Horse trials and eventing
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There are historic documents on hunting dating back to the Middle Ages which show and explain how riders negotiated natural obstacles and even in the 4th Century BC, Xenophon wrote instructions on how to jump natural obstacles. Eventing as a competitive sport was derived from the need for a military horseman to be a jack of all equestrian trades. The cavalryman needed to have endurance for long distance riding between barracks or even battles, the courage and speed to gallop into the charge and to negotiate fences or rough ground. To jump large fences if necessary and to have dressage skills to use their horse as an offensive weapon and perform drills and parades. The event horse and rider must have ability in every discipline. The Event horse is the true equine athlete. Eventing in my opinion is the best fun. Novilheiro, a classicaly trained Lusitano.

Whether event riders like it or not, a good dressage score can win or loose an event. Dressage can be fun. I have met too many unsuccessful event riders who think the dressage phase of the event is a bore and something that must be endured before the good fun starts across country.

Riders aiming to compete in a full three-day event must be as tough and fit as their horses. They should have strong nerves, stamina and powers of concentration. On the other hand they must also be sensitive and have an understanding of dressage or flat work. A stiff rider with unsympathetic hands or an insecure seat will have a negative influence over the jumps and the horse will not produce the speed or accuracy needed to win.

The Dressage phase. can help you achieve that high score that will lift you both in confidence and skill to complete the rest of the phases without pressure. There is nothing quite like being in the lead right from the beginning of an event. There is no catching up to be done.

For the Roads and Tracks (the endurance phase) the horse requires control and stamina. The trot is at 220 metres per minute and an easy canter, 350 metres per minute. If your horse is super fit and ready for the fast phases, you want control without having to pull or over use the reins. Your horse must bear your weight efficiently so that you can conserve his energy for the phases to come. All achieved from working a horse on the flat (dressage).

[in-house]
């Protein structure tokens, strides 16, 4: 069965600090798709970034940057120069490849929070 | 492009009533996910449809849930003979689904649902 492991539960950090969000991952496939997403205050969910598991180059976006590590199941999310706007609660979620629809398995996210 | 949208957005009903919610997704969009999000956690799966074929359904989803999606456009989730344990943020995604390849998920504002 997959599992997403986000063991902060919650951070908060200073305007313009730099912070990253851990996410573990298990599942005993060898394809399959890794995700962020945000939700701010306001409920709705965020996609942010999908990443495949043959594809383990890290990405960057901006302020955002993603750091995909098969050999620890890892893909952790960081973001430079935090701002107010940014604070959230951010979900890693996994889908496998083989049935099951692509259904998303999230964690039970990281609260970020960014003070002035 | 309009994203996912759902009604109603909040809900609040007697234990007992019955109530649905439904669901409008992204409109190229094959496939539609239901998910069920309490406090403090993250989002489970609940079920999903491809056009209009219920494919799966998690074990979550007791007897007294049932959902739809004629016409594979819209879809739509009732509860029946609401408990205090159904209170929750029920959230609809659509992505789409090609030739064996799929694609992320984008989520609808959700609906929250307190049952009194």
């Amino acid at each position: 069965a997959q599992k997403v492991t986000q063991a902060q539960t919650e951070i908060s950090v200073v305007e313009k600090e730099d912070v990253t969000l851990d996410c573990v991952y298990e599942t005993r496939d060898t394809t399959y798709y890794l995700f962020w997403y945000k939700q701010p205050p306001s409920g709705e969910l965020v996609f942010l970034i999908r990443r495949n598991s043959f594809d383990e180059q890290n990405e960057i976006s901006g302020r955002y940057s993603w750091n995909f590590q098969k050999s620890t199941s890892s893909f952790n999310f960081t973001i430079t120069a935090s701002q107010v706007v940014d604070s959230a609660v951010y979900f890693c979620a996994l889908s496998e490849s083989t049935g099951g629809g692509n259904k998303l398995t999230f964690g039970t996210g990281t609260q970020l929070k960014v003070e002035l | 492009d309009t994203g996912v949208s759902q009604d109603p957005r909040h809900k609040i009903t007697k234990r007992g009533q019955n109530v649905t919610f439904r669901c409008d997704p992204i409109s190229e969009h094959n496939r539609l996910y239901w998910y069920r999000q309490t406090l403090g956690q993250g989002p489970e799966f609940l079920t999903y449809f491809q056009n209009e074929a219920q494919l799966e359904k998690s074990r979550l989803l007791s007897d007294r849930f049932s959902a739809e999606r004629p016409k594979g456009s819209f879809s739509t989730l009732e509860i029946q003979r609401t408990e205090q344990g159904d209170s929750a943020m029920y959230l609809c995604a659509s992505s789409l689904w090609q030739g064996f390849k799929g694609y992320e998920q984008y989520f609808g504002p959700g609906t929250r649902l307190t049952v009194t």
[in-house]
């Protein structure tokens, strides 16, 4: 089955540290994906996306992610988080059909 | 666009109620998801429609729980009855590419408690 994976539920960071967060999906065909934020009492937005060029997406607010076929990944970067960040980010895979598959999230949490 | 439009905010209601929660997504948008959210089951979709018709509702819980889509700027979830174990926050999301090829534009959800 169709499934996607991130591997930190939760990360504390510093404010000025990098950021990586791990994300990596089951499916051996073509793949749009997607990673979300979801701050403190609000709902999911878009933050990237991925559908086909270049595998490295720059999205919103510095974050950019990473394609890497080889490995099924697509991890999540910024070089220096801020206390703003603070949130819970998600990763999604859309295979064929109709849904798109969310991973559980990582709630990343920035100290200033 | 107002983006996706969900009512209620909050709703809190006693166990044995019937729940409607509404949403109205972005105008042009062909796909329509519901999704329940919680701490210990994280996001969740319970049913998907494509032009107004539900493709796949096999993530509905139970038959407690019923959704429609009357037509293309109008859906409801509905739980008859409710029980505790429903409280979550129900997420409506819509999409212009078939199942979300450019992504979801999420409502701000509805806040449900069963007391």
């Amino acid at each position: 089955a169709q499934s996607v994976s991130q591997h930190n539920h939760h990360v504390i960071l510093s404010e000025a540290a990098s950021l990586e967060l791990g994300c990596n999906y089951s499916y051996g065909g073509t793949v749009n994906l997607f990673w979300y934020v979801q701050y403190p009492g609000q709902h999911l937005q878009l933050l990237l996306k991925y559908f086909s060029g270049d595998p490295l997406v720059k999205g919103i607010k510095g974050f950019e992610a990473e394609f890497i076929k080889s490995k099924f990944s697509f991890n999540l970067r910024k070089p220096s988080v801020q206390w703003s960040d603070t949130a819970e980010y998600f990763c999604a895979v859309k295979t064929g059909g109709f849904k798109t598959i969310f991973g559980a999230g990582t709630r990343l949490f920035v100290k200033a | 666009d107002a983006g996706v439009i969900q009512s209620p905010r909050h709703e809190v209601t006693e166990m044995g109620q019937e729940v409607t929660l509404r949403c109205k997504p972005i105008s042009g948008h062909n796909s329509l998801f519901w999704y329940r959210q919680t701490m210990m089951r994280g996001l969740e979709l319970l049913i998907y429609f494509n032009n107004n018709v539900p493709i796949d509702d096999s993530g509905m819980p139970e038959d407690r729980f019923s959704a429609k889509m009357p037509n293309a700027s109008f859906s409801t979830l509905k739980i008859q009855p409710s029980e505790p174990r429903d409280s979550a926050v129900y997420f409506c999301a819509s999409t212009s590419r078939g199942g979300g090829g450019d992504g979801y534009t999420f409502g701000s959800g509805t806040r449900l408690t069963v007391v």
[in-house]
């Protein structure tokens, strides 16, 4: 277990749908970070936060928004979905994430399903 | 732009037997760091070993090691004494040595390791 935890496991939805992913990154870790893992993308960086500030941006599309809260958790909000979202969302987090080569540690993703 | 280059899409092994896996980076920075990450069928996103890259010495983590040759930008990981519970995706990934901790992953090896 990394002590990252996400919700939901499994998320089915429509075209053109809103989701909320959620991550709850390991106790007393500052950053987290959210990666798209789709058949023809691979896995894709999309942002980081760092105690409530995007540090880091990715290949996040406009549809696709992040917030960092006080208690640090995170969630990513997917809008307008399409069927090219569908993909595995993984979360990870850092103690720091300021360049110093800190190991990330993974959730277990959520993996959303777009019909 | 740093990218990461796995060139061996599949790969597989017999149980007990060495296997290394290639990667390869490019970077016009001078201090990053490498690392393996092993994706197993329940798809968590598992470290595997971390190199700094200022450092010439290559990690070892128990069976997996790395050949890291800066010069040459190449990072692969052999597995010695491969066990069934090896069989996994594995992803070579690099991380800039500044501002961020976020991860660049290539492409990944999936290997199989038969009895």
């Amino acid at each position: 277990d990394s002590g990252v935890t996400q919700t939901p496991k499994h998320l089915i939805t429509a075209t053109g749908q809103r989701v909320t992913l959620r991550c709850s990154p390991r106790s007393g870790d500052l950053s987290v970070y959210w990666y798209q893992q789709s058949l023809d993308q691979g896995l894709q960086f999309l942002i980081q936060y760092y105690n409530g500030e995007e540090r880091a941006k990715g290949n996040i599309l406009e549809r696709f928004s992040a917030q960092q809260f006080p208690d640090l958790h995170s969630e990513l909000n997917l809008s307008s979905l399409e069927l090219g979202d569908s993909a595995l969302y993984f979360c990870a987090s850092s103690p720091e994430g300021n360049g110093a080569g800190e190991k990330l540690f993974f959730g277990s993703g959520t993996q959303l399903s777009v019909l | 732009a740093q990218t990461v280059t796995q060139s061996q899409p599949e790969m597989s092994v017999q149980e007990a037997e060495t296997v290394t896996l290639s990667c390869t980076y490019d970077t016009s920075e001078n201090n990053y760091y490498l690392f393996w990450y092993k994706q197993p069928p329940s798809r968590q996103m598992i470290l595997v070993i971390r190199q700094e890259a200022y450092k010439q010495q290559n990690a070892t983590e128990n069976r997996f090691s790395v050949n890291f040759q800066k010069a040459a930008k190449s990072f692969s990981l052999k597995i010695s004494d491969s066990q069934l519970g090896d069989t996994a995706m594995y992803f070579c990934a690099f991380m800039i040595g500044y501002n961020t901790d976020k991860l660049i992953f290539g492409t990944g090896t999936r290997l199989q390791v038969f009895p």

For the Steeplechase phase your horse must be able stretch over the ground and take the fences in a rhythm. The horse canters novice class 640 metres per minute and in open classes 690 metres per minute, 'basculing' into the rider's hands without pulling. Most steeplechase courses are round an oval. The understanding of the inside leg into the outside rein is essential to maintain tempo and position on the course. Once again, only achieved from basic working on the flat (dressage).

The Cross-Country phase needs all the skill the rider can muster to take his horse around the jumps. The rider bears a great responsibility towards his horse. If he feels the horse tiring, he should reduce speed and bring the horse more on to the aids. Helping your horse through the exercises and training you have both learnt in your dressage preparation.

For the Show Jumping phase, once again, training on the flat will prepare your horse so that he has all the skills to move around the arena so you present your horse to the jump in balance and the correct stride to give him the best possible chance clear the obstacles without problems.

By following our lessons with email back-up, by letting us know if you are having problems with your training, you will be giving your horse and yourself the trainer and rider the best chance of winning and enjoying Event riding.

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